/ 14 February 2018

Morgan Tsvangirai passes away

The veteran Zimbabwean opposition leader was battling colon cancer.
The veteran Zimbabwean opposition leader was battling colon cancer.

Zimbabwean opposition leader Morgan Tsvangirai has passed away in a South African hospital, after a long struggle with cancer. He was 65.

Elias Mudzuri, vice-president of the Movement for Democratic Change-Tsvangirai (MDC-T), announced Tsvangirai’s death on Twitter: “As you are aware that our MDC-T President, Dr Morgan Richard Tsvangirai has not been feeling well for some time, it is sad for me to announce that we have lost our icon and fighter for democracy. Our thoughts and prayers are with the family, the party and the nation at this hour.”

Tsvangirai was a veteran opposition leader, for nearly two decades the most credible threat to the long rule of former President Robert Mugabe. He first ran for president in 2002, before shocking the political establishment by winning the first round of the controversial 2008 election. The violence that followed this vote led to the creation of a government of national unity, in which Tsvangirai served as Prime Minister.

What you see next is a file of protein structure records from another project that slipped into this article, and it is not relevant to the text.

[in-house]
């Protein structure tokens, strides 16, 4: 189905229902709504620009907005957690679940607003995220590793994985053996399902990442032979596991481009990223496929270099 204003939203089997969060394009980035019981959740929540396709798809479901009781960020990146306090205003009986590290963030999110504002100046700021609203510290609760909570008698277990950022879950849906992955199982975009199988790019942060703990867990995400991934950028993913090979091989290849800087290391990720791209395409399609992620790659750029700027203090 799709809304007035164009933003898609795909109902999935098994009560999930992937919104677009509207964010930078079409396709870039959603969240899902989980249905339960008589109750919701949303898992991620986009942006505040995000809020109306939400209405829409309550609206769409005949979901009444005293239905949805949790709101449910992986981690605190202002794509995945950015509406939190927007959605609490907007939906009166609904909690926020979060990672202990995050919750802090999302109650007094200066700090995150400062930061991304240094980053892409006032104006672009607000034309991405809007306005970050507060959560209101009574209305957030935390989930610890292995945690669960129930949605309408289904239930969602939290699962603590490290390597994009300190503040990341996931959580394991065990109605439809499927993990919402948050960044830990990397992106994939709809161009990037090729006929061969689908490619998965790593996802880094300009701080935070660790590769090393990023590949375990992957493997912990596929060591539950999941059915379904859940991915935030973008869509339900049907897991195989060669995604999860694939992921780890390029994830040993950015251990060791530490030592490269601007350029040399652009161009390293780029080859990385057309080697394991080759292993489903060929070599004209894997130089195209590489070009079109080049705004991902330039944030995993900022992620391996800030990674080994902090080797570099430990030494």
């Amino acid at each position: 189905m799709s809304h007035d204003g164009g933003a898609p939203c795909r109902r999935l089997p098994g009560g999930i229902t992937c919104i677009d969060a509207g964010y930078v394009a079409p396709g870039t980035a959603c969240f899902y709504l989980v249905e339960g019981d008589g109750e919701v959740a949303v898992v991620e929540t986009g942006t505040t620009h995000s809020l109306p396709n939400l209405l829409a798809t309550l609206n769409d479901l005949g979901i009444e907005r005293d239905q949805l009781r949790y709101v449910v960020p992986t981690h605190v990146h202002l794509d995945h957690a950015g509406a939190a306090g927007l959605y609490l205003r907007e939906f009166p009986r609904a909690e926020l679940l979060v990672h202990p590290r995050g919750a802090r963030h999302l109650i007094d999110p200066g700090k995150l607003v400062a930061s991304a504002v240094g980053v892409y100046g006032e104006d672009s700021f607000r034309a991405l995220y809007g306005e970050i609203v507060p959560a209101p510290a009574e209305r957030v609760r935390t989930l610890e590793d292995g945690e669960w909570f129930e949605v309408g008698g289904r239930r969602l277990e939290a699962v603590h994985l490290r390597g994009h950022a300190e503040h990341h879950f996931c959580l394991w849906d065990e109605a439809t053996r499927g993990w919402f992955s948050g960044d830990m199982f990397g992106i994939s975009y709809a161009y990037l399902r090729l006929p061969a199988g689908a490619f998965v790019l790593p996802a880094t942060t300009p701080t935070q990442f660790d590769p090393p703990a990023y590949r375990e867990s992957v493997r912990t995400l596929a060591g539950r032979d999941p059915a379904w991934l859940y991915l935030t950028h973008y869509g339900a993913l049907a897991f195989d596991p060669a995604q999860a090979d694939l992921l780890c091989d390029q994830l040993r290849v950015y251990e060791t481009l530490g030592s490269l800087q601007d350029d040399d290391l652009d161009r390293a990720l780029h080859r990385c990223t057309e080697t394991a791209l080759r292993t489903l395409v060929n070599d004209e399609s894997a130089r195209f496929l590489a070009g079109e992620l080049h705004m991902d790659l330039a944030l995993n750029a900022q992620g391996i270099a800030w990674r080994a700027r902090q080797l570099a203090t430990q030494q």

He remained actively involved in politics until his death, and was chosen to serve as president of the MDC Alliance, new opposition coalition. It is unclear who will succeed him as president of the MDC-T and the MDC Alliance.

Tsvangirai had reportedly been in critical condition since early last week, although on 6 February he had sought to reassure supporters that he was on the mend. “I am shocked to read in the press that I am in a critical condition. Of course I have cancer and not feeling too well but I am stable and the process is under control. I have been frequently on Twitter of late, I am recovering,” he said.

David Coltart, a founding member of the Movement for Democratic Change, said: “Tsvangirai will be remembered as one of Zimbabwe’s greatest patriots. He fought a courageous battle over some 3 decades against the Mugabe tyranny. He was a man of great compassion. He wasn’t a racist. He had a vision for a new Zimbabwe that saw beyond race. He had a remarkable ability to interact with presidents and workers. He was also a person with a great sense of humour who could see the funny side of things, even in our darkest days. He will be greatly missed.”

Evan Mawarire, the civil society activist and founder of the #ThisFlag movement, said in a glowing tribute: “Morgan and that initial group of people, who courageously bore the brunt of a brutal regime, began the journey of what we know today as the broader democracy movement in Zimbabwe. I shudder to think what it would have been like for people like me to face Mugabe head on – as I did in recent months – had it not been for people like Morgan, who over the years had worn out the beast called Zanu-PF, ridden by the ruthless dictator and tyrant Mugabe.”